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Protecting Northern Michigan's ​Water Resources

Clean Water Act


The history of the Clean Water Act begins with its predecessor, the Federal Water Pollution Control Act of 1948, which was the first major law to address water pollution in the United States. Administered by the U.S. Environmental Protection Agency (EPA), this law created a set of comprehensive water quality programs and provided some financing to state and local governments.

The 1960’s had been marked by some truly horrific revelations regarding water pollution. A 1968 survey revealed that pollution in the Chesapeake Bay resulted in millions of dollars of lost revenue for fisherman, while a 1969 study found that bacteria levels in the Hudson River to be at 170 times the legal limit. The same year, pollution from local food processing plants killed 26 million fish in one lake in Florida, the largest fish kill on record, and an oil slick resulted in an infamous fire on the Cuyahoga River near Cleveland.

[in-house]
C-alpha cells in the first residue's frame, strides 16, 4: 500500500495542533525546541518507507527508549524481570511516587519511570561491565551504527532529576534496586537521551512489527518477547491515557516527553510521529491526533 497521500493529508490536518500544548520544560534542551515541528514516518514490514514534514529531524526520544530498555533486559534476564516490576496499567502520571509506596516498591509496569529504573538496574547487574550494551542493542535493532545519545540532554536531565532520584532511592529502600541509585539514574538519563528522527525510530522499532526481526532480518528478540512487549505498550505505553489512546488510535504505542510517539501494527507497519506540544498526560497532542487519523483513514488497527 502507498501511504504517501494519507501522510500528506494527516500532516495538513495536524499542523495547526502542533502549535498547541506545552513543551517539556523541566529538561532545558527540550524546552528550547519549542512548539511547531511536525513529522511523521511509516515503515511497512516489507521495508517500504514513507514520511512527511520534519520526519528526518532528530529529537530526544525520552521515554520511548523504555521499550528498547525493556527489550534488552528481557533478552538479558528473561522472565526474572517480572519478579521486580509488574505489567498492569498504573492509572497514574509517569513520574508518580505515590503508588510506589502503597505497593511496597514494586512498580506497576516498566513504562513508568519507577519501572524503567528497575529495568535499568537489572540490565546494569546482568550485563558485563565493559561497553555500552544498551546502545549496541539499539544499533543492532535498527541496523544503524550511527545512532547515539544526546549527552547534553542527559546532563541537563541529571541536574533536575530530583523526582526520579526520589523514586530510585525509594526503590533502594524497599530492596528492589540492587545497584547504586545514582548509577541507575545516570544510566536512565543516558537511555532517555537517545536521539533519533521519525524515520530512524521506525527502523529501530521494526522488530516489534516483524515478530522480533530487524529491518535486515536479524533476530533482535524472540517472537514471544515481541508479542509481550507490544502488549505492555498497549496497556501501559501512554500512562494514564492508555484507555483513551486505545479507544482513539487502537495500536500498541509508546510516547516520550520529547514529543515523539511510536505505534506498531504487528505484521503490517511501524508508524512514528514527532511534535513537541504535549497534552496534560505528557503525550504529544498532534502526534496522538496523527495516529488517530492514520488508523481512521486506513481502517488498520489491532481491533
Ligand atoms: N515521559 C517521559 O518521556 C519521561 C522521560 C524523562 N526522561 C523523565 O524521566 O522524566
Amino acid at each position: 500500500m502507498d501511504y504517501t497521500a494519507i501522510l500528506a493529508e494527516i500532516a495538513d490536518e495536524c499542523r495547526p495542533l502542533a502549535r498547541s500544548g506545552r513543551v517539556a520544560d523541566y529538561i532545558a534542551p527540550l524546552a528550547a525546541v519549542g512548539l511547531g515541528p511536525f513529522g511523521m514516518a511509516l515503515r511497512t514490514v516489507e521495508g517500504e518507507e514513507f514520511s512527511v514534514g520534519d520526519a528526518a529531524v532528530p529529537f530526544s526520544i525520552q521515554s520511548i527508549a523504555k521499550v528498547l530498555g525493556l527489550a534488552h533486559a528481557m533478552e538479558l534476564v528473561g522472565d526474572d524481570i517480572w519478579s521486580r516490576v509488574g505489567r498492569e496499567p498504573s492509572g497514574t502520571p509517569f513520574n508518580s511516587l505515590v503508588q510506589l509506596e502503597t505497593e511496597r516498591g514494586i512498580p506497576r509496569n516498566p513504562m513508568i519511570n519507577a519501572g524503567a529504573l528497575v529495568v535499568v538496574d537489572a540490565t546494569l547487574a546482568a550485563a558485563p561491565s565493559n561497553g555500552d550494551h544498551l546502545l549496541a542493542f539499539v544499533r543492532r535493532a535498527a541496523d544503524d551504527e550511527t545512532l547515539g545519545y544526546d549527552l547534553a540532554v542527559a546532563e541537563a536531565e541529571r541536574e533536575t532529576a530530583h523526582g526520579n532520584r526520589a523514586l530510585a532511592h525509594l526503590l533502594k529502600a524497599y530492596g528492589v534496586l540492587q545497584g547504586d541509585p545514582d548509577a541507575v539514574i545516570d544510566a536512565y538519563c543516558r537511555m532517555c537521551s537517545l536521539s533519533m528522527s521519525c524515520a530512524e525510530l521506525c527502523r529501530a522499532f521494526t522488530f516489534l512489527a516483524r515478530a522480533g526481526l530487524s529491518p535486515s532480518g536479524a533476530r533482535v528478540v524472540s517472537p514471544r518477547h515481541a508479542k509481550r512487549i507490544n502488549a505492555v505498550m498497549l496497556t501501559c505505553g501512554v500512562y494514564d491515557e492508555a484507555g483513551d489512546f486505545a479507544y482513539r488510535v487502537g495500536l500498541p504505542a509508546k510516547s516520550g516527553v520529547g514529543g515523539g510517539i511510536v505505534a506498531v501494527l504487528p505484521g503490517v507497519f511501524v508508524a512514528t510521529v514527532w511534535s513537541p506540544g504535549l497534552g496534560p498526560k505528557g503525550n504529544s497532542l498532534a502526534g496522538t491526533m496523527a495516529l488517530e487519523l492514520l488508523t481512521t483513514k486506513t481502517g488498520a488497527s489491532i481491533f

Photo Credit: USEPA

After centuries of reckless treatment of American rivers, streams, lakes and bays, the Clean Water Act became law on October 18, 1972. This landmark act instituted strict regulations on pollution and quality controls for the nation’s waters for the first time in its history.

The 1972 legislation declared as its objective the restoration and maintenance of the chemical, physical, and biological integrity of the nation’s waters. Two goals also were established: zero discharge of pollutants by 1985 and, as an interim goal and where possible, water quality that is both “fishable” and “swimmable” by mid-1983. While those dates have passed, the goals remain, and efforts to attain them continue.